At a Union meeting in New Orleans, March 6th, 1863, Thomas J. Durant said: "I have something practical to bring before the people. It is now ten months since the federal forces came to Louisiana, and no effort has been made to establish a State Government. The proposition I would make is, that this Association, as the only representative of the views of Union men of New Orleans, take steps towards the formation of such a Government. The city contains more than one-half the voting population of the State, and as loyal citizens are entitled to a government of their own choice, that portion of the country in the hands of the rebels containing but a minority of the white population. He submitted this resolution to the Association:

Resolved, " That the President of this meeting appoint a committee of three to prepare a plan for calling a convention of the people of Louisiana to be submitted to this meeting on Saturday evening next."

Said he: "If ten loyal men can be found in each parish to send a representative, they will be sufficient to save their parishes."

Durant's resolution was unanimously adopted by the Association. Among those who voted for the resolution were Dostie, Graham, and Waples. At a meeting of the Union Association in Lyceum Hall, April 12th, 1863, Durant read a letter from Hahn, which stated that in a conversation Hahn had held with President Lincoln upon the subject of organizing a civil government for Louisiana, the President heartily approved of the plan, and promised to send instructions to the military leaders in Louisiana to favor the movement. On motion of Dr. Dostie, the vote was taken, when the resolutions favoring the Convention were passed by 95 to 73.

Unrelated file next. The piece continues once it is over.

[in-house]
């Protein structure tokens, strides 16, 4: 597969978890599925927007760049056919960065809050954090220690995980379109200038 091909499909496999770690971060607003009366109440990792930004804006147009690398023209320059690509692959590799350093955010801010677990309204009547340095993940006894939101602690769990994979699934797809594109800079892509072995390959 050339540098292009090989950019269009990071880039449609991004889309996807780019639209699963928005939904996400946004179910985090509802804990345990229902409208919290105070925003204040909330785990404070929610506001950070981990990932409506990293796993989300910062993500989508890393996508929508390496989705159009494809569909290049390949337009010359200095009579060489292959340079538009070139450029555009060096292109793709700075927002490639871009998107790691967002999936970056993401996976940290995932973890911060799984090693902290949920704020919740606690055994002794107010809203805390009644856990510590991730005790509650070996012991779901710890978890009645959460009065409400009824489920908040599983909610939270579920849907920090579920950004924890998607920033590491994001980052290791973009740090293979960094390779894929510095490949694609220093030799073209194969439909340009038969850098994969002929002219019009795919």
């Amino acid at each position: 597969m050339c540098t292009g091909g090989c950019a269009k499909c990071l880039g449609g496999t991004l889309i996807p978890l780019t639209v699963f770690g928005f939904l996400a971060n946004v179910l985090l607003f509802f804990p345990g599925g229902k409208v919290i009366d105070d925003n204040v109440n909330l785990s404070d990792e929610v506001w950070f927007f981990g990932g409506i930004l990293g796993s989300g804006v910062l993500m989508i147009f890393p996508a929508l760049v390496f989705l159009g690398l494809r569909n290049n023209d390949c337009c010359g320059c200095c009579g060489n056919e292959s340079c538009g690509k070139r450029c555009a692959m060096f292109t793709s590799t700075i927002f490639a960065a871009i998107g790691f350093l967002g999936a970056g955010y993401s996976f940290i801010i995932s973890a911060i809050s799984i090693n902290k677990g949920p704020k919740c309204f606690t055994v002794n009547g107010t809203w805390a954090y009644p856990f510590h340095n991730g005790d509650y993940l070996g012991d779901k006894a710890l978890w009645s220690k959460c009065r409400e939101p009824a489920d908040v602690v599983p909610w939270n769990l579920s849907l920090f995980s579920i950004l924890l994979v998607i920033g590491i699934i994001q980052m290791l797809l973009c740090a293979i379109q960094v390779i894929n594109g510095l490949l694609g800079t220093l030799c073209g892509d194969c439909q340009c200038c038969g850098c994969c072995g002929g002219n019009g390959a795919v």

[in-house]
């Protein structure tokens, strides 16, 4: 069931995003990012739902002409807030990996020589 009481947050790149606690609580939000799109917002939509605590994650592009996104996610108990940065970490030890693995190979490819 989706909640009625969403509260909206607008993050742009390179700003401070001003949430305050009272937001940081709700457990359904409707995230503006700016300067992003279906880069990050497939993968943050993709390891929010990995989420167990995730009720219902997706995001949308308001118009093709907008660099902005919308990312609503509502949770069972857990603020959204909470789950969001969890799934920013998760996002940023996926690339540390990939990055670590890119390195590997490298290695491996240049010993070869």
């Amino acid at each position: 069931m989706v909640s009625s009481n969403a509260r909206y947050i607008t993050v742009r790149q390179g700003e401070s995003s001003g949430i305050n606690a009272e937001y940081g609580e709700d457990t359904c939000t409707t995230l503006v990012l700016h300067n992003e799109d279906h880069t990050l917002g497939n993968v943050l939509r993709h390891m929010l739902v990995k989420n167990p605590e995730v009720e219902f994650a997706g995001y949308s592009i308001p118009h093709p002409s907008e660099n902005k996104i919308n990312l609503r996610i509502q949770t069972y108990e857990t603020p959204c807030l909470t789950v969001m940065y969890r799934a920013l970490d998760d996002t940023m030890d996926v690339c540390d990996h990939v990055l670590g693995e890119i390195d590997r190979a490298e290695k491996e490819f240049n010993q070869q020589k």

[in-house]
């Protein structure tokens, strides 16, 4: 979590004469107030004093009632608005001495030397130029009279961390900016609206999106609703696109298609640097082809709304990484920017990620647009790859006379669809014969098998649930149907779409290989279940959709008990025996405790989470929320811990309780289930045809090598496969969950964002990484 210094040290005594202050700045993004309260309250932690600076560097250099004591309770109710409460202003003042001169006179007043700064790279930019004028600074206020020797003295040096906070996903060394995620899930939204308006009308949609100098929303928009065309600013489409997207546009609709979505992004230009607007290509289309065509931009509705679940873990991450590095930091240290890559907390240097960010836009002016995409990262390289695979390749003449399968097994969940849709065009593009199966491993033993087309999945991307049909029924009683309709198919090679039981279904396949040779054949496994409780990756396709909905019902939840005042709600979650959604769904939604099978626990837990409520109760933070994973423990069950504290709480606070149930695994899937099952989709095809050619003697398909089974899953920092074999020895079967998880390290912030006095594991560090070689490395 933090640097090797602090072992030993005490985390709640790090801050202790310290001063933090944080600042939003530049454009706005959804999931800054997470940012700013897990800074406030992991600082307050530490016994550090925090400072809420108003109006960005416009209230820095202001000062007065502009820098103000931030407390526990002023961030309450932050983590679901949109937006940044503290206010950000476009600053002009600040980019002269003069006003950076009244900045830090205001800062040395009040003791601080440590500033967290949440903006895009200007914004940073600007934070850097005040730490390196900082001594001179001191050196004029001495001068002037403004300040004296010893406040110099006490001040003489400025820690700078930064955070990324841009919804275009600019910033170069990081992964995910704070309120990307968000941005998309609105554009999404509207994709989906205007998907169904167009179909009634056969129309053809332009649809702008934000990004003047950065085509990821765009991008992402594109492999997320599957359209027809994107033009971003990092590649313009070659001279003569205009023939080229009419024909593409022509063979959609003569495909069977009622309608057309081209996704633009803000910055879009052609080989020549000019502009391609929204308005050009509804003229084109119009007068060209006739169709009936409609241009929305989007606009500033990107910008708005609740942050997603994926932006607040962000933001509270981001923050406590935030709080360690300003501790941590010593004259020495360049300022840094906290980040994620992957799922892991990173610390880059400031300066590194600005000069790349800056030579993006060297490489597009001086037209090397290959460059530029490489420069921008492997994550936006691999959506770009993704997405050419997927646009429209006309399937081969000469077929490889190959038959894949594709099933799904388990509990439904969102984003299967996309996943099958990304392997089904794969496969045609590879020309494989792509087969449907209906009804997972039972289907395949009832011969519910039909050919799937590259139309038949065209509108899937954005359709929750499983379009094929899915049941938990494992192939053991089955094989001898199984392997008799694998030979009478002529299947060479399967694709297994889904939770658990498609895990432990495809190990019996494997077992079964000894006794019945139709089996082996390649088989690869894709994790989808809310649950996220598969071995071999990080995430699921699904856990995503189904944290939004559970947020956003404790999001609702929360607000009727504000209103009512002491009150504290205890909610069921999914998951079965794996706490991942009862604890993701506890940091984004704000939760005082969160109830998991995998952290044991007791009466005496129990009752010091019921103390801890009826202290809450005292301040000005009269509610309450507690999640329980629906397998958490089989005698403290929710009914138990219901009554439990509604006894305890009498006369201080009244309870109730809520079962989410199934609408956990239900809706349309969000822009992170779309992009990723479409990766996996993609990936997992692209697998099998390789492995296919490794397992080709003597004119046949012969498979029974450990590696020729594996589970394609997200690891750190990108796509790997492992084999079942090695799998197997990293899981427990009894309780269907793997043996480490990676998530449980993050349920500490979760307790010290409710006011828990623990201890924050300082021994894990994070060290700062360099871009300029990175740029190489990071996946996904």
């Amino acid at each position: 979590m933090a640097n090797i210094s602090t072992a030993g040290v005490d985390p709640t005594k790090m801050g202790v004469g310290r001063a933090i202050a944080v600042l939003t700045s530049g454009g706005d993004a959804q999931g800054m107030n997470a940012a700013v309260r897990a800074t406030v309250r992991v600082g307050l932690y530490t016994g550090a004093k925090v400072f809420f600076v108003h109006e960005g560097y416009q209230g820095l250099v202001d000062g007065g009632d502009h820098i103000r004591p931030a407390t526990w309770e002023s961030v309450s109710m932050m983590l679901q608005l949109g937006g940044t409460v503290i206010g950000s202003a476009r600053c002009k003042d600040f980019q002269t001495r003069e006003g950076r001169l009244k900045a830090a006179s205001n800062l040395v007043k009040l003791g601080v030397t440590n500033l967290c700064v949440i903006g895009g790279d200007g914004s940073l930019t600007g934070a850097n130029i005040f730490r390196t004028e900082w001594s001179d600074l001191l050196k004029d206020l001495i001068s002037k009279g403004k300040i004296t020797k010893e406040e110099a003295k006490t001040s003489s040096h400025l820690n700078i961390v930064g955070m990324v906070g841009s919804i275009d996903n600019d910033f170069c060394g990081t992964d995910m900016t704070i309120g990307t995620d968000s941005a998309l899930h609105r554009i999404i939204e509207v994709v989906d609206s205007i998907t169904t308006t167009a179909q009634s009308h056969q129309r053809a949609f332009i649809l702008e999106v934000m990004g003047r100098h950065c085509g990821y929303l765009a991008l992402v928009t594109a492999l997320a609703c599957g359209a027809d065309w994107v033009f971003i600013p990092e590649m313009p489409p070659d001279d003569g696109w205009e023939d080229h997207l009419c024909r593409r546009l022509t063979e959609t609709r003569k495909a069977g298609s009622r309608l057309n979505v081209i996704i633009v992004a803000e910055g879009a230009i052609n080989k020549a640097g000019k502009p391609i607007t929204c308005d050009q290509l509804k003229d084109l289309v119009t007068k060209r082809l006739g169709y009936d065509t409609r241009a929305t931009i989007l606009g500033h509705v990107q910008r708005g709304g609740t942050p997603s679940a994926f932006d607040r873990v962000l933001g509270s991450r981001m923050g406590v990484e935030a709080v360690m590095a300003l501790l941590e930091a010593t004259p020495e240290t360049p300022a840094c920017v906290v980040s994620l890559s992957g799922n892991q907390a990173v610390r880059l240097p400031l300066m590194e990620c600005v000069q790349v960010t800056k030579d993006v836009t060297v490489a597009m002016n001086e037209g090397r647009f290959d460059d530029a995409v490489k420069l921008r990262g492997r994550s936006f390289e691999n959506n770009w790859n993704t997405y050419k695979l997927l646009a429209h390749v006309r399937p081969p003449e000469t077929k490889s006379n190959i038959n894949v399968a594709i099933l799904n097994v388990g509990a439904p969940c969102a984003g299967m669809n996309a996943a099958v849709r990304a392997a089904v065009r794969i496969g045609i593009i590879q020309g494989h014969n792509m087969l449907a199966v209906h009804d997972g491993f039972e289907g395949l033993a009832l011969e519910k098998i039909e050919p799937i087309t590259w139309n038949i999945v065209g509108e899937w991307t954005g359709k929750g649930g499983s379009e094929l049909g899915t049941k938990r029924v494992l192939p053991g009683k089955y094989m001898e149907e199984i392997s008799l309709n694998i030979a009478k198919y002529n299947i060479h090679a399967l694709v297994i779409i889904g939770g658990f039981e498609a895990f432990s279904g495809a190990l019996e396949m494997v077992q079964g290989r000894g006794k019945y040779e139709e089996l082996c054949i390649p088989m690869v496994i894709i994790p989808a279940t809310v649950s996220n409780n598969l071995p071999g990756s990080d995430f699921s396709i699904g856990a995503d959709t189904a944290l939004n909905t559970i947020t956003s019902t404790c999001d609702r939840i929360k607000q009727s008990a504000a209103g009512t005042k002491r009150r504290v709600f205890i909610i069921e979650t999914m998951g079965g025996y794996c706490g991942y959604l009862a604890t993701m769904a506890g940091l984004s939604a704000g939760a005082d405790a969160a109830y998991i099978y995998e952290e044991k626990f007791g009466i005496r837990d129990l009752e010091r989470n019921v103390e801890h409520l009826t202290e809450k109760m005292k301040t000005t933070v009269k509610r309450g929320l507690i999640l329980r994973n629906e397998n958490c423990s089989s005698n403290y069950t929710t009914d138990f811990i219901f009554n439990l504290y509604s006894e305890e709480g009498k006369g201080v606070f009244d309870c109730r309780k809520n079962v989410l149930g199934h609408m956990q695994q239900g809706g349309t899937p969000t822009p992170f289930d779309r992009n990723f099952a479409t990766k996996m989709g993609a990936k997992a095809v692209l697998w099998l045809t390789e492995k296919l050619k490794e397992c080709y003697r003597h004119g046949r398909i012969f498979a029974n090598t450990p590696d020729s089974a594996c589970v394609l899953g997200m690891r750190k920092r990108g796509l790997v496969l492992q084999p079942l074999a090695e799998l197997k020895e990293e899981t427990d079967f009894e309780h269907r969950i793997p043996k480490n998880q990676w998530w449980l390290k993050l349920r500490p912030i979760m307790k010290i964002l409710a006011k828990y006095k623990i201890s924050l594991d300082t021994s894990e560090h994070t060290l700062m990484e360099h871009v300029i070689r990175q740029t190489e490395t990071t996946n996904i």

The following letter from President Lincoln to General Banks in relation to Louisiana affairs is interesting as connected with affairs at that time.

Executive Mansion, )

Washington, August 5, 1863. \ "My Dear Gen. Banks :—

* * * ♦ * *

"While I very well know what I would be glad for Louisiana to do, it is quite a different thing for me to assume direction of the matter. I would be glad for her to make a new constitution, recognizing the emancipation proclamation, and adopting emancipation in those parts of the State to which the proclamation does not apply. And while she is at it, I think it would not be objectionable for her to adopt some practical system by which the two races could gradually live themselves out of their old relation to each other, and both come out better prepared for the new. Education for young blacks should be included in the plan. After all, the power or element of ' contract' may be sufficient for this probationary period, and by its simplicity and flexibility may be the better.

"As an anti-slavery man, I have a motive to desire emancipation which pro-slavery men do not have; but even they have strong enough reason to thus place themselves again under the shield of the Union; and to thus perpetually hedge against the recurrence of the scenes through which we are now passing.

"Governor Shepley has informed me that Mr. Durant is now taking a registry, with a view to the election of a Constitutional Convention in Louisiana. This, to me, appears proper. If such convention was to ask my views, I could present little else than what I now say to you, I think the thing should be pushed forward, so that, if possible, its mature work may reach here by the meeting of Congress.

"For my own part, I think I shall not, in any event, retract the Emancipation Proclamation; nor, as Executive, ever return to slavery any person who is free by the terms of that proclamation, or by any of the acts of Congress.

"If Louisiana shall send members to Congress, their admission to seats will depend, as you know, upon the respective houses, and not upon the President.

$****$$

"Yours, very truly, (Signed) Abraham Lincoln."